You will be asked to sign a separate consent form for these surgical procedures, which will describe the procedures and their risks in more detail.

Follow-up:

You will be asked to fill out a brief pain survey once a week for 7 weeks after surgery. The survey will take about 5 minutes to complete. You will also be given a diary to record your daily pain medication use. It will also take about 5 minutes to complete. You will continue to complete the questionnaire once a week and to fill out the diary daily for 6 weeks.

End-of-Study Visit:

You will visit the clinic 6-12 weeks after surgery for an end-of-study visit. You will have a chest x-ray. Your pain medication use and pain level surveys will be collected. After this visit, you will be off-study.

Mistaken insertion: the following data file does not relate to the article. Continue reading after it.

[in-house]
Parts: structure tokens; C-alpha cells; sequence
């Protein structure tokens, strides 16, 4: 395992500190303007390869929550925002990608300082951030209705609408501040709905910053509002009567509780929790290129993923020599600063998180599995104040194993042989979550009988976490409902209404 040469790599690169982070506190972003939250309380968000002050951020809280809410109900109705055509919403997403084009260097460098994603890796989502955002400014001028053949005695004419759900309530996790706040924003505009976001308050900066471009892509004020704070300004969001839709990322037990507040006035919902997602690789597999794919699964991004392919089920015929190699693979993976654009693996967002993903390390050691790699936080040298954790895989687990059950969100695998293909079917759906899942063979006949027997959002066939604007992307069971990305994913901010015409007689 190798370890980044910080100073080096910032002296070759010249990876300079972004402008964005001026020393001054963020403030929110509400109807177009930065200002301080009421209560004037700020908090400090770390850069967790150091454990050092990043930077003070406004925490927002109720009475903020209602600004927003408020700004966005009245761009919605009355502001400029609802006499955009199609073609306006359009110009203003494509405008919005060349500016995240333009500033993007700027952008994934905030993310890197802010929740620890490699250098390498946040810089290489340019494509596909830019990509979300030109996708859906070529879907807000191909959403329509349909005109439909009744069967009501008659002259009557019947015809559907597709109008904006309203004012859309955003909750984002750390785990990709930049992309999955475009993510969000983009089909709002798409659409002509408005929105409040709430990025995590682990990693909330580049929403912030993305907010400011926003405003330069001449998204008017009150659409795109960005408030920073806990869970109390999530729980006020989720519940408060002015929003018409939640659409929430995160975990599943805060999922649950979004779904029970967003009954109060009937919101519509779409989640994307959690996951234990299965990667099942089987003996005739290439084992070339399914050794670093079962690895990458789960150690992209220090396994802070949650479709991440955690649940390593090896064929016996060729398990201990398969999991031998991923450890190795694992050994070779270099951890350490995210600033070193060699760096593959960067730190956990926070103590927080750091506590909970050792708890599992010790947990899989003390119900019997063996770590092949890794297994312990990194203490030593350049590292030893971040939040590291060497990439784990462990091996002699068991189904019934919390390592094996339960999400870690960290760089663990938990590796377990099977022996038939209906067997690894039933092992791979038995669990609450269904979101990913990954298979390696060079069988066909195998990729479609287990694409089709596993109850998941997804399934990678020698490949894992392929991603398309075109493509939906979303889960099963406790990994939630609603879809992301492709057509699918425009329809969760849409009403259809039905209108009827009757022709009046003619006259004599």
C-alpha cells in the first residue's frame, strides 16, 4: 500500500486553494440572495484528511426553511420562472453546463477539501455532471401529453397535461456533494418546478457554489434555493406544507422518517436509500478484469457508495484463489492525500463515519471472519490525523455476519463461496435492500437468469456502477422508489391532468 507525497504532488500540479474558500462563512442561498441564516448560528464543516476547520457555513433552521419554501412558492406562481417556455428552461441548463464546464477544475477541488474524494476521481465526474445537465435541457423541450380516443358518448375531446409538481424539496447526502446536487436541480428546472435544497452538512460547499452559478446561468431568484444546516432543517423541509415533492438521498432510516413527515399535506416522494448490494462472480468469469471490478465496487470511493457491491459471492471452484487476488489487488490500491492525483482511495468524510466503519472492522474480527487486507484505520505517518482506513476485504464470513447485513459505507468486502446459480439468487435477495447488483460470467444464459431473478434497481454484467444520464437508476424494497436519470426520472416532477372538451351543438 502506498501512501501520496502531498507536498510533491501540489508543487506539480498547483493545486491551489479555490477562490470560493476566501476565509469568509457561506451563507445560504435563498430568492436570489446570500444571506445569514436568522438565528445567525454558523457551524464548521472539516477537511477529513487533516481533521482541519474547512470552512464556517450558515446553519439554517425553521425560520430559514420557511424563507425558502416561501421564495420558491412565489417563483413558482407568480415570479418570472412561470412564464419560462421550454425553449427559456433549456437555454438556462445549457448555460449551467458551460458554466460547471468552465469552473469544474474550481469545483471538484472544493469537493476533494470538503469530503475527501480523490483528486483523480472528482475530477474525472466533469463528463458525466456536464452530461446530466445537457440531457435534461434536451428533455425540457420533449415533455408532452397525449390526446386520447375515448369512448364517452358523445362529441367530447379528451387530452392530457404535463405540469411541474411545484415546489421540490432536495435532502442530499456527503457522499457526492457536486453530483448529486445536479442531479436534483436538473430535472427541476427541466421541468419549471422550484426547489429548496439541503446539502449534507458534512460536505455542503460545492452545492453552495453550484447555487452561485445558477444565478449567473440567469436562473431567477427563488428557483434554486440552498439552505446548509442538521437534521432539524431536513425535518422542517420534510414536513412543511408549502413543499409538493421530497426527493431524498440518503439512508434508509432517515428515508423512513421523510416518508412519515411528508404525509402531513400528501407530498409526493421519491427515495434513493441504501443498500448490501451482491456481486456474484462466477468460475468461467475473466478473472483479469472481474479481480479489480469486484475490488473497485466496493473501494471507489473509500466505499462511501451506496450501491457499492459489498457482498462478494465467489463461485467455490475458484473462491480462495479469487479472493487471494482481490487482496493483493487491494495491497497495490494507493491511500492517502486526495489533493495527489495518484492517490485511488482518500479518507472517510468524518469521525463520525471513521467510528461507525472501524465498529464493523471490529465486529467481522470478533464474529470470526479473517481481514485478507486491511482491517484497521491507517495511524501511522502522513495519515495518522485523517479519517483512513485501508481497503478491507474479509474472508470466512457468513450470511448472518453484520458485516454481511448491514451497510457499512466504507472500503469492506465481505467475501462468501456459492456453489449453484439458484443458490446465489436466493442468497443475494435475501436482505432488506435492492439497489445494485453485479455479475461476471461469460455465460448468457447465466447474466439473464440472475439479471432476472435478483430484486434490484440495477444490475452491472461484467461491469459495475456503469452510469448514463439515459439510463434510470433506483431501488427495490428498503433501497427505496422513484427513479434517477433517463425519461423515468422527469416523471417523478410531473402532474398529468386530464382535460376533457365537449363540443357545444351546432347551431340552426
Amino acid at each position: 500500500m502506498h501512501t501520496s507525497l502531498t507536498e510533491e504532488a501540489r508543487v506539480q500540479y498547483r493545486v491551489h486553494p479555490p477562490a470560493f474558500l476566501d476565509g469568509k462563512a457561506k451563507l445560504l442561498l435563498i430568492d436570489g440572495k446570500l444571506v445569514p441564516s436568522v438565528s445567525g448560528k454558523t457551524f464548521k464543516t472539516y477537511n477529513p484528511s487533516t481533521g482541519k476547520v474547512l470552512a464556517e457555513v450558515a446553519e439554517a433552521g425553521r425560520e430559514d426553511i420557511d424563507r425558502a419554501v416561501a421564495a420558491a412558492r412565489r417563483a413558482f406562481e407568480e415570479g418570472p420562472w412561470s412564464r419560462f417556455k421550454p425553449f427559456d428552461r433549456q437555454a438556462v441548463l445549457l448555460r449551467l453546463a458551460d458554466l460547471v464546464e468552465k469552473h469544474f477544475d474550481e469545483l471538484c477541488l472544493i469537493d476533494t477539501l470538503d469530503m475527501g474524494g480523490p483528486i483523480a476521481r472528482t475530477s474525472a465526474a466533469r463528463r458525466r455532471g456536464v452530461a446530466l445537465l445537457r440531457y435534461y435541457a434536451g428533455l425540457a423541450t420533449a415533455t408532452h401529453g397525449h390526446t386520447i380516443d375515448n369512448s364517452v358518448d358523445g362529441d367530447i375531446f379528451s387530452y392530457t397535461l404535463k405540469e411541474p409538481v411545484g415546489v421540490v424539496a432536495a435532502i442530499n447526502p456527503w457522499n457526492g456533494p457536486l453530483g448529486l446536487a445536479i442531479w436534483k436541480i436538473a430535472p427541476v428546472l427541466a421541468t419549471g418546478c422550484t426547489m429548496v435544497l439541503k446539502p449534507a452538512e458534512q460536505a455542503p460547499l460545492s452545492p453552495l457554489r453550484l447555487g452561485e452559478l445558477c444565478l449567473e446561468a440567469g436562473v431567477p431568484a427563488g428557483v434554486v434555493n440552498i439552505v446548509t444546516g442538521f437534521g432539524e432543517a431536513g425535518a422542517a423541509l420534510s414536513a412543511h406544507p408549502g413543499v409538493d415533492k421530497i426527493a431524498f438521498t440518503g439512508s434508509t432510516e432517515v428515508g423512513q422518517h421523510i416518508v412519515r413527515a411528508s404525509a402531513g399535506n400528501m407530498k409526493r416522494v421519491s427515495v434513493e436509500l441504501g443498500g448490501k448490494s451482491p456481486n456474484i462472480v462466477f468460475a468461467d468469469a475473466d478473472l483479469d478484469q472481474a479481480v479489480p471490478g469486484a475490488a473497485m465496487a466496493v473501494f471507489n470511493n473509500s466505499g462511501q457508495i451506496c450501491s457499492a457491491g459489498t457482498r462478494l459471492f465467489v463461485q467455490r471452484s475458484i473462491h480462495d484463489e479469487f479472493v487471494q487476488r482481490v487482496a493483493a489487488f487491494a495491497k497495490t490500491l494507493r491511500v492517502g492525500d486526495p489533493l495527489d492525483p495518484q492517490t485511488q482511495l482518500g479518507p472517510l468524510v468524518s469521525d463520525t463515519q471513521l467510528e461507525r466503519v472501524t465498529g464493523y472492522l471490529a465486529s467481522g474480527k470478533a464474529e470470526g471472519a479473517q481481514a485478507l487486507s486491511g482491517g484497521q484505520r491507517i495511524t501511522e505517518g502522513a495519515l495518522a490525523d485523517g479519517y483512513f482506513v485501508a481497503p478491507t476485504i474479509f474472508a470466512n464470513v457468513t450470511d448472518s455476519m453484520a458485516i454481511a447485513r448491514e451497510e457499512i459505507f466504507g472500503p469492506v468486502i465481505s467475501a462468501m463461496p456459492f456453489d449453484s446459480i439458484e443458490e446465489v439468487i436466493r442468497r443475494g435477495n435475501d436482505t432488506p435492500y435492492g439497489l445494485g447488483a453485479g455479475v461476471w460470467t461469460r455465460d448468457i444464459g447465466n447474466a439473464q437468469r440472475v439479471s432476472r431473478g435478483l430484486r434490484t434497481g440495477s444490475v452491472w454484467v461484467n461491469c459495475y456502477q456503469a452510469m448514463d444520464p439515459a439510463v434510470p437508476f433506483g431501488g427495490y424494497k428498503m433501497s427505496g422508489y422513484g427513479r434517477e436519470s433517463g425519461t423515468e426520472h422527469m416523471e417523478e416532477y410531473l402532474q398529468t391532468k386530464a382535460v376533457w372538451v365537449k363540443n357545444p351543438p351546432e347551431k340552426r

This is an investigational study. The robotic-assisted bladder removal is FDA approved for this purpose. Up to 60 patients will be enrolled in this study. All will be enrolled at The University of Texas (UT) MD Anderson Cancer Center (MDACC).

Interventional
Phase 2
Endpoint Classification: Efficacy Study
Intervention Model: Single Group Assignment
Masking: Open Label
Primary Purpose: Treatment
Bladder Cancer
Procedure: Robotic-assisted laparoscopic surgery
During radical cystectomy, robotic-assisted technique used to perform cystectomy and pelvic lymph node dissections. Each patient will undergo a second-look open lymph node dissection once the incision is made at the end for the urinary diversion.
Experimental: Robotic-assisted laparoscopic surgery
Robotic-assisted laparoscopic extended pelvic lymph node dissection
Intervention: Procedure: Robotic-assisted laparoscopic surgery